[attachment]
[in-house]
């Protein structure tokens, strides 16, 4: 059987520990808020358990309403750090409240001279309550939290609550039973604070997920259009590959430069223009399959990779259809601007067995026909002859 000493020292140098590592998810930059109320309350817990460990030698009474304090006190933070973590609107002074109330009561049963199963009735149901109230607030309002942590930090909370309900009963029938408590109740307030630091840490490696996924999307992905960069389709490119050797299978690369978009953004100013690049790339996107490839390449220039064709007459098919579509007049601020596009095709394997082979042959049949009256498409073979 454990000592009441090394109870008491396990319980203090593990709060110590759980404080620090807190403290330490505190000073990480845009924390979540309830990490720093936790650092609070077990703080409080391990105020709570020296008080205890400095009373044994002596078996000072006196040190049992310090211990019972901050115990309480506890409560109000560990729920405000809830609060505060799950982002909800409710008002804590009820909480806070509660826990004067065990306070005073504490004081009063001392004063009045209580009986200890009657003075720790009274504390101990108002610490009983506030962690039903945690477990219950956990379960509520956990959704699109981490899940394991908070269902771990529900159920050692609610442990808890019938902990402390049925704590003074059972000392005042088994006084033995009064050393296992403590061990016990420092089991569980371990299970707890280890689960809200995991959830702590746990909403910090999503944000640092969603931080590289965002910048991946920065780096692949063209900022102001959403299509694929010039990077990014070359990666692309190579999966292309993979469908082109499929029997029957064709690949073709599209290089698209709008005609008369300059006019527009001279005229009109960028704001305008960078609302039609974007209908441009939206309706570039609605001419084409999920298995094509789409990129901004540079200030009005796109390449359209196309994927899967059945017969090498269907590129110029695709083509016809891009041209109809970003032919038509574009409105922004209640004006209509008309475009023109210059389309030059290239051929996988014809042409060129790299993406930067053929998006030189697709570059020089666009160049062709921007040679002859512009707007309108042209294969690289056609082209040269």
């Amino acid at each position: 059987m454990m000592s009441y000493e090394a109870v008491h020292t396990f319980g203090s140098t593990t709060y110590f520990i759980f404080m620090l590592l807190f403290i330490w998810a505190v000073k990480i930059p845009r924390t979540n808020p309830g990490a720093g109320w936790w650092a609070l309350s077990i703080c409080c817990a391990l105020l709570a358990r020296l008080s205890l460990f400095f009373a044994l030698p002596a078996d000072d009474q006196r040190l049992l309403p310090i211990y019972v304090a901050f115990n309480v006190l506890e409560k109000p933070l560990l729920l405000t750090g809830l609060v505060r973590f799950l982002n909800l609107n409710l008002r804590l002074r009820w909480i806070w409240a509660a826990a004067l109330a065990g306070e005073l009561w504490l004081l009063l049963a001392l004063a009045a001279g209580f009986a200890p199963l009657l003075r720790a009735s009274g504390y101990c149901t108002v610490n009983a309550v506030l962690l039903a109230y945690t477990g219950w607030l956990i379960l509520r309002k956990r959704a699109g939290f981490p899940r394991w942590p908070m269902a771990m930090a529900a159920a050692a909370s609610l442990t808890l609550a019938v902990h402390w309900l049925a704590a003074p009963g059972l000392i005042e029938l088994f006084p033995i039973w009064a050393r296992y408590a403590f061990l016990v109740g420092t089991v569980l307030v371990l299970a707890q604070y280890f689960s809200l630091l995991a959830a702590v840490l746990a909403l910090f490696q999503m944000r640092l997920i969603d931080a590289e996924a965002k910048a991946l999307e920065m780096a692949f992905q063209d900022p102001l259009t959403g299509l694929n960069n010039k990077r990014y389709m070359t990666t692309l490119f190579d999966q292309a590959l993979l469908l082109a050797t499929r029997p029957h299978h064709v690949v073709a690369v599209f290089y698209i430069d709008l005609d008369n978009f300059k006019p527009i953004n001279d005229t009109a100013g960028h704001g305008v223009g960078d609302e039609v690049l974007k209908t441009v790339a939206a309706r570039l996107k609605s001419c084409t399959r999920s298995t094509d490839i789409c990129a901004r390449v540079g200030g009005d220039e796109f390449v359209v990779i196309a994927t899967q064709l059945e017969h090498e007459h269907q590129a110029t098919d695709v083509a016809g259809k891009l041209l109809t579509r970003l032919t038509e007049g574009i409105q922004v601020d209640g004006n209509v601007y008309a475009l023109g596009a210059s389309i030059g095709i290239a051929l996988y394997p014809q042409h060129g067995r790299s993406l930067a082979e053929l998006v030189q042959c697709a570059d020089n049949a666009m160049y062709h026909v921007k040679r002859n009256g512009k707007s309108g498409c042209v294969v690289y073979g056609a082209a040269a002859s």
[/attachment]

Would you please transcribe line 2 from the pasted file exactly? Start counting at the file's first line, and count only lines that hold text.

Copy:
């Protein structure tokens, strides 16, 4: 059987520990808020358990309403750090409240001279309550939290609550039973604070997920259009590959430069223009399959990779259809601007067995026909002859 000493020292140098590592998810930059109320309350817990460990030698009474304090006190933070973590609107002074109330009561049963199963009735149901109230607030309002942590930090909370309900009963029938408590109740307030630091840490490696996924999307992905960069389709490119050797299978690369978009953004100013690049790339996107490839390449220039064709007459098919579509007049601020596009095709394997082979042959049949009256498409073979 454990000592009441090394109870008491396990319980203090593990709060110590759980404080620090807190403290330490505190000073990480845009924390979540309830990490720093936790650092609070077990703080409080391990105020709570020296008080205890400095009373044994002596078996000072006196040190049992310090211990019972901050115990309480506890409560109000560990729920405000809830609060505060799950982002909800409710008002804590009820909480806070509660826990004067065990306070005073504490004081009063001392004063009045209580009986200890009657003075720790009274504390101990108002610490009983506030962690039903945690477990219950956990379960509520956990959704699109981490899940394991908070269902771990529900159920050692609610442990808890019938902990402390049925704590003074059972000392005042088994006084033995009064050393296992403590061990016990420092089991569980371990299970707890280890689960809200995991959830702590746990909403910090999503944000640092969603931080590289965002910048991946920065780096692949063209900022102001959403299509694929010039990077990014070359990666692309190579999966292309993979469908082109499929029997029957064709690949073709599209290089698209709008005609008369300059006019527009001279005229009109960028704001305008960078609302039609974007209908441009939206309706570039609605001419084409999920298995094509789409990129901004540079200030009005796109390449359209196309994927899967059945017969090498269907590129110029695709083509016809891009041209109809970003032919038509574009409105922004209640004006209509008309475009023109210059389309030059290239051929996988014809042409060129790299993406930067053929998006030189697709570059020089666009160049062709921007040679002859512009707007309108042209294969690289056609082209040269």